Davis Levine, Service Designer at BC Provincial Government completed his Master's in Digital Experience Design last year. This article was originally part of a paper he wrote during his MA and can also be found in its original version on his Medium page. We have provided the links below.
The new human being does not wish to do or to have but to experience. He wishes to experience, to know and, above all, to enjoy. — Vilém Flusser
This essay* is about Experience Design. A discipline of design that can be confusing to describe and even harder to succinctly define. While I hold the position that we can’t design experiences per se, I do believe there is legitimacy to the discipline in the way it posits the designer beyond a maker of “things”.
*This essay was originally written as a paper during my masters course at Hyper Island in the MA Digital Experience Design program.
When we say experience
It is not about products anymore, it is about the experiences they deliver. — Marc Hassenzahl
If design is no longer about products, as Hassenzahl claims in the above quote, and instead the focus is on the delivery of experiences, then what is the role of a designer in this experience driven world? Before I address this question, I think it’s important to first understand what we mean when we say “experience” in the context of the design. Experience design feels like a non-disciplined discipline, with the word “experience” being thrown around haphazardly and inserted into titles to capitalize on the “X” factor of abbreviation. Designers often talk about experiences as if they are solidified thing, an object with formal qualities.
We can’t really design experiences as a formal entity. However, we can design the conditions of an intended experience. A more elegant way of articulating this concept comes from Gill Wildman in her belief that “experience design is about creating opportunities”. This description resonates with me because it strips away notions of process, methods, or tools and instead focuses on the paradigmatic shift of what design might mean in an experience economy. We are left with a grander notion of what design can enable, beyond an interface or physical product, and into a space of possibility that lets human behaviour flourish. We create opportunities to connect, to imagine, to communicate, to learn, to delight. The focus of experience design then is not about the things we make (design as artifice) it’s about the mediation of these things and how they shape our experiences (Hassenzahl, 2010).
“Experience design is about creating opportunities”
While debates in design are often exercises in semantics, I believe learning to design is also about learning the language of design, without which we can’t critically discuss and debate the field. If we as designers can’t make sense of and articulate the things we do, then how can we survive in business to sell the value we bring? Rather than attempt to formulate a coherent definition of “Experience Design”, we can look at understanding the meaning of “experience” to shed light on what it means to be an experience designer.
Phenomenology & Experience
Phenomenology is a discipline that “studies conscious experience as experienced from the subjective or first person point of view” (Smith, 2013). A phenomenological approach is valuable in the context of experience design because it provides a way of looking at design that “explores our physical and social environments, including the things and instruments in such environments [that] matter for experience…” (Gallagher, 2016). Instead of trying to look at experiences themselves, phenomenology helps us look at the conditions that create the experience. Thomas Wendt’s book “Design for Dasein” begins to tie the discipline of phenomenology to experience design by claiming that “at its core, phenomenology is concerned with how we make sense of the world… [and] we use design to interpret the world” (Wendt, 2015). And while design has historically focused it’s attention on the object, with designer as maker, experience design looks at the interpretation of the object. These interpretations of the world, mediated through the objects of design, are created from the opportunities set forth by the designer. As Wendt concludes, “the work of experience design shapes the world only after the ‘thing’ is created.” Experience design can therefore be thought of as a discipline of opportunities that addresses reflection, memory, and internalization.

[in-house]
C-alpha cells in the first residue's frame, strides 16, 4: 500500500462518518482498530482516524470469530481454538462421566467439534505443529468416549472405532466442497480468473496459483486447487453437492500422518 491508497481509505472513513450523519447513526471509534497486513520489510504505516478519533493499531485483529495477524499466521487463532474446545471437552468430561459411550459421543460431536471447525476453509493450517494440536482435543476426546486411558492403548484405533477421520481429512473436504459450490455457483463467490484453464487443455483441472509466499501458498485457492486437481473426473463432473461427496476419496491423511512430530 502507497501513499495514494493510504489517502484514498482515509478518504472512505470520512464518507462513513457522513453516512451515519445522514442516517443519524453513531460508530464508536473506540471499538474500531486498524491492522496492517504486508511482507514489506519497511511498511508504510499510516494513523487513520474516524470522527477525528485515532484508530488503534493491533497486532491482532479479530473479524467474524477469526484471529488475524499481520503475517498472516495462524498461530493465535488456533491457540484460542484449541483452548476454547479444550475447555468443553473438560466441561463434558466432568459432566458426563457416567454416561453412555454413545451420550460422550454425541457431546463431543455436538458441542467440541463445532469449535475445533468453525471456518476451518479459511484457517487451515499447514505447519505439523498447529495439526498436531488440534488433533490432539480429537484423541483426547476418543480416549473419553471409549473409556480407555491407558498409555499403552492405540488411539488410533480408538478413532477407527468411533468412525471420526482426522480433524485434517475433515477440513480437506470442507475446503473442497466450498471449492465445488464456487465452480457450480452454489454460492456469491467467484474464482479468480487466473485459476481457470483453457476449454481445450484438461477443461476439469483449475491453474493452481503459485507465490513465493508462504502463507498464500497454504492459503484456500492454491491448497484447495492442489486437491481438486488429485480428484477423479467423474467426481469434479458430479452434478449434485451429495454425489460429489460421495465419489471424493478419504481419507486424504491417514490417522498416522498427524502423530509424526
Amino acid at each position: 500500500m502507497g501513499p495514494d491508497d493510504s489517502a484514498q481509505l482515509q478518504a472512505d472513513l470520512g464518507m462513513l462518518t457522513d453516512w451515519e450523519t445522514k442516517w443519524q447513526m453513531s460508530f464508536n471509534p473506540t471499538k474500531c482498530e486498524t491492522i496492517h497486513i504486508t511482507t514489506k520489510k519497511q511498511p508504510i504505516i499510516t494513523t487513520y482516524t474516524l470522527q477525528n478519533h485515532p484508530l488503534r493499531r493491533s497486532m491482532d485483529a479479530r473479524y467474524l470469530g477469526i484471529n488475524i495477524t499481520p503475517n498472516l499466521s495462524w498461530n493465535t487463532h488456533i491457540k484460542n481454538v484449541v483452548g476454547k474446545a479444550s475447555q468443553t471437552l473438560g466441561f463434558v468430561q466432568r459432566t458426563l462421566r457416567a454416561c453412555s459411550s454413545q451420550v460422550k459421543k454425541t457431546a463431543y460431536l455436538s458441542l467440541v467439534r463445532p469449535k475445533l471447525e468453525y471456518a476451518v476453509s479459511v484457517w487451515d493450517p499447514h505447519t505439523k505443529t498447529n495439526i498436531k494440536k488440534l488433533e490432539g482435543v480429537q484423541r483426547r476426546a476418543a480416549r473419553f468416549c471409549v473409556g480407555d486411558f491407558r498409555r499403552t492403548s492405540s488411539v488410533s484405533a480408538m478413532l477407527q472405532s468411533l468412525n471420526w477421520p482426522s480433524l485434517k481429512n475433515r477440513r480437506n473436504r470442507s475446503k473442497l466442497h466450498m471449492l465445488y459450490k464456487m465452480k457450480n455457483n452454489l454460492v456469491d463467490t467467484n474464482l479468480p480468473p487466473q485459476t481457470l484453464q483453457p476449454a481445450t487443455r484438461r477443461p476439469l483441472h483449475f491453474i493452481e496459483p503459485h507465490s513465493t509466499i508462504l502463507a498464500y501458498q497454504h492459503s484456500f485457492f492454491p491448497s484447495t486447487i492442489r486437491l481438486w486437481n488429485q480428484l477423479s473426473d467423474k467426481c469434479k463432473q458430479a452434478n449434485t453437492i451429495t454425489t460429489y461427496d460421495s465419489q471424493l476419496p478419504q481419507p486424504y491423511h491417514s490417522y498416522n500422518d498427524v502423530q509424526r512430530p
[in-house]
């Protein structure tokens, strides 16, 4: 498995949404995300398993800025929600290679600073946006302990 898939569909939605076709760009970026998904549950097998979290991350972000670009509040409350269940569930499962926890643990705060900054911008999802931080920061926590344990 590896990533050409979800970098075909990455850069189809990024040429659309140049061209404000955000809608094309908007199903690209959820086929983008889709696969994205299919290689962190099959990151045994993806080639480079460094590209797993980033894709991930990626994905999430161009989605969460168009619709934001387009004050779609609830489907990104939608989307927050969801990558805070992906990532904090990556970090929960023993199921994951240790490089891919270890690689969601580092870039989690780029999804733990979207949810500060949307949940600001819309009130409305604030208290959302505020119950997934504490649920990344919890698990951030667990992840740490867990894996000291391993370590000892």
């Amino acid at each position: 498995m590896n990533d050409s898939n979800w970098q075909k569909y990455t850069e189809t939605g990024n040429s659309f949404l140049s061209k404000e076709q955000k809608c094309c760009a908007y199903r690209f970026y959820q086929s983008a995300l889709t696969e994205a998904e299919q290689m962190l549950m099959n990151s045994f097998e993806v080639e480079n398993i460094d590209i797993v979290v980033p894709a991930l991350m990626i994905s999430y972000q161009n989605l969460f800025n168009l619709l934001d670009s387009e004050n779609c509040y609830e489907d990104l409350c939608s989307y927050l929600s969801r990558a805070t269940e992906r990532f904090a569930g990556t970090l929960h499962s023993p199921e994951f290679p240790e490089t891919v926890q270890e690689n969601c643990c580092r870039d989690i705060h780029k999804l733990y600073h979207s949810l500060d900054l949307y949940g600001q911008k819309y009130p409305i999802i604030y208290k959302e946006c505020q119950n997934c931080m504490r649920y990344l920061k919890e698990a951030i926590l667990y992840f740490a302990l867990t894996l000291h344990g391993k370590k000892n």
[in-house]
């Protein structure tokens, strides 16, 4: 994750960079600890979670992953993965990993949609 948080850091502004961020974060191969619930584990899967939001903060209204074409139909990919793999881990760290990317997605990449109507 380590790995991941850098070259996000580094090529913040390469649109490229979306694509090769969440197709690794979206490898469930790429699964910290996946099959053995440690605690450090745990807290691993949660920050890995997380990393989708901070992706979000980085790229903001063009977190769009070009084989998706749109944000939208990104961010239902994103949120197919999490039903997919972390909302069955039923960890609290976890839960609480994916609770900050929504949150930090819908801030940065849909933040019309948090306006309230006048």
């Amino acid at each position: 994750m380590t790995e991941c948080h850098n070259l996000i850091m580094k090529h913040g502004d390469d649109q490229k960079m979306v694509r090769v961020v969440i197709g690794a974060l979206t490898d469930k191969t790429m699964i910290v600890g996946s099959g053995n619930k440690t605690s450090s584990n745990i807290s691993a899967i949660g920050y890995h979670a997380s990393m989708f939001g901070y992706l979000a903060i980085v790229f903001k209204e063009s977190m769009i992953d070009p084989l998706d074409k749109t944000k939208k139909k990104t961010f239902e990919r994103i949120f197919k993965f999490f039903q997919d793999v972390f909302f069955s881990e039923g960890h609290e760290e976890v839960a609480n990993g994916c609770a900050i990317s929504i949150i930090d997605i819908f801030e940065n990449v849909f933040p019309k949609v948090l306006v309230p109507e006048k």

The Way We Experience
When we talk about experience, there seems to be an implicit understanding of meaning, but when asked to describe what an experience is, the question gets a bit tricky. There are different types of experiences we live through in our lives and Ian Coxon (2015) uses the more nuanced German words for experience as used by the original German philosophers of phenomenology to differentiate these types of experiences. Understanding these differentiations can help a designer to distinguish what might be the most appropriate design opportunity to enable, fit within, or disrupt a particular experience.
The first type of experience is Erfahrung, which are the mundane, unremarkable, and daily experiences we are typically less conscious about. Our daily activities that we fail to recall like brushing our teeth or getting dressed fall under this category. What would a design in this context look like? Should the design remain invisible or does it make sense to create an intervention that pulls a person outside of their mode of unreflective behaviour?
Erfahrung is contrasted with Erlebnis, or the type of experiences that we are conscious of, feel deeply, and initiates reflective thinking. These experiences usually cause us a greater degree of reflection, and these are often the experiences we hope or intend to design. Services like the Disney MagicBand create an experience that feels seamless and “magical”, but it’s after the experience is over that the power of design becomes apparent through our memory and reflection.